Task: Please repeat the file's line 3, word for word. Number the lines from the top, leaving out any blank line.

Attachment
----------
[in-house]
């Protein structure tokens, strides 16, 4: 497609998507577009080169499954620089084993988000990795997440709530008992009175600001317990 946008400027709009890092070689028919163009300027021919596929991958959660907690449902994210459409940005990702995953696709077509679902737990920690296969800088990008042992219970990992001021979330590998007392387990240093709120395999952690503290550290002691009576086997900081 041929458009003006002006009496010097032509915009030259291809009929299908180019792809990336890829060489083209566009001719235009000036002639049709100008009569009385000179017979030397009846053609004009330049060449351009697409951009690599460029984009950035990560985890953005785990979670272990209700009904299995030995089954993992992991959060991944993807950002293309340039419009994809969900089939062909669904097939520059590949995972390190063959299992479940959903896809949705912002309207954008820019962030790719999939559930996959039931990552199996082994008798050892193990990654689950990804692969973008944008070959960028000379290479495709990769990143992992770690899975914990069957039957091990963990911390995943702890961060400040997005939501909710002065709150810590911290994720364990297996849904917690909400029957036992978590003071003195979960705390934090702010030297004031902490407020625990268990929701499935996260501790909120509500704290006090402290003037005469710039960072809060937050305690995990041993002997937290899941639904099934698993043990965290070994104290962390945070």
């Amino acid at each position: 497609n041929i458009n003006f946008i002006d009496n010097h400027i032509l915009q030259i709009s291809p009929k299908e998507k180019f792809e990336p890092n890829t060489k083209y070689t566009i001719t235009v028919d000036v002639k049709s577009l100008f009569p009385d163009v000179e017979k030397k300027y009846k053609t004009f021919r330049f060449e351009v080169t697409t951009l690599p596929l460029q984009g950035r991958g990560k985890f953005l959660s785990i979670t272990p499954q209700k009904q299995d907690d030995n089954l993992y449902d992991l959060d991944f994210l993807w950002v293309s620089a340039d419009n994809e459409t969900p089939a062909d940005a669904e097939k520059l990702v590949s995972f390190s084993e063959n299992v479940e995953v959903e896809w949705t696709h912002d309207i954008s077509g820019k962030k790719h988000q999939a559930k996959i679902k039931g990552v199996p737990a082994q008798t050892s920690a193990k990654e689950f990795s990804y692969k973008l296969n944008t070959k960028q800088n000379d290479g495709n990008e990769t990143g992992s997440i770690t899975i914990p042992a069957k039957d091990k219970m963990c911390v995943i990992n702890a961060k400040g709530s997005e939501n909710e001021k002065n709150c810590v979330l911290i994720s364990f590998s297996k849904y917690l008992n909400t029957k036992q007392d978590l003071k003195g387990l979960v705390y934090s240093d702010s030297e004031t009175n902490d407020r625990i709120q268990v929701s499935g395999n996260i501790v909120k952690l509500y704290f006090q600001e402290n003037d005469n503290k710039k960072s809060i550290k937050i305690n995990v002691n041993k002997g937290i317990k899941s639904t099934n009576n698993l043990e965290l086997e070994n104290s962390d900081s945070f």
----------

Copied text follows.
């Amino acid at each position: 497609n041929i458009n003006f946008i002006d009496n010097h400027i032509l915009q030259i709009s291809p009929k299908e998507k180019f792809e990336p890092n890829t060489k083209y070689t566009i001719t235009v028919d000036v002639k049709s577009l100008f009569p009385d163009v000179e017979k030397k300027y009846k053609t004009f021919r330049f060449e351009v080169t697409t951009l690599p596929l460029q984009g950035r991958g990560k985890f953005l959660s785990i979670t272990p499954q209700k009904q299995d907690d030995n089954l993992y449902d992991l959060d991944f994210l993807w950002v293309s620089a340039d419009n994809e459409t969900p089939a062909d940005a669904e097939k520059l990702v590949s995972f390190s084993e063959n299992v479940e995953v959903e896809w949705t696709h912002d309207i954008s077509g820019k962030k790719h988000q999939a559930k996959i679902k039931g990552v199996p737990a082994q008798t050892s920690a193990k990654e689950f990795s990804y692969k973008l296969n944008t070959k960028q800088n000379d290479g495709n990008e990769t990143g992992s997440i770690t899975i914990p042992a069957k039957d091990k219970m963990c911390v995943i990992n702890a961060k400040g709530s997005e939501n909710e001021k002065n709150c810590v979330l911290i994720s364990f590998s297996k849904y917690l008992n909400t029957k036992q007392d978590l003071k003195g387990l979960v705390y934090s240093d702010s030297e004031t009175n902490d407020r625990i709120q268990v929701s499935g395999n996260i501790v909120k952690l509500y704290f006090q600001e402290n003037d005469n503290k710039k960072s809060i550290k937050i305690n995990v002691n041993k002997g937290i317990k899941s639904t099934n009576n698993l043990e965290l086997e070994n104290s962390d900081s945070f």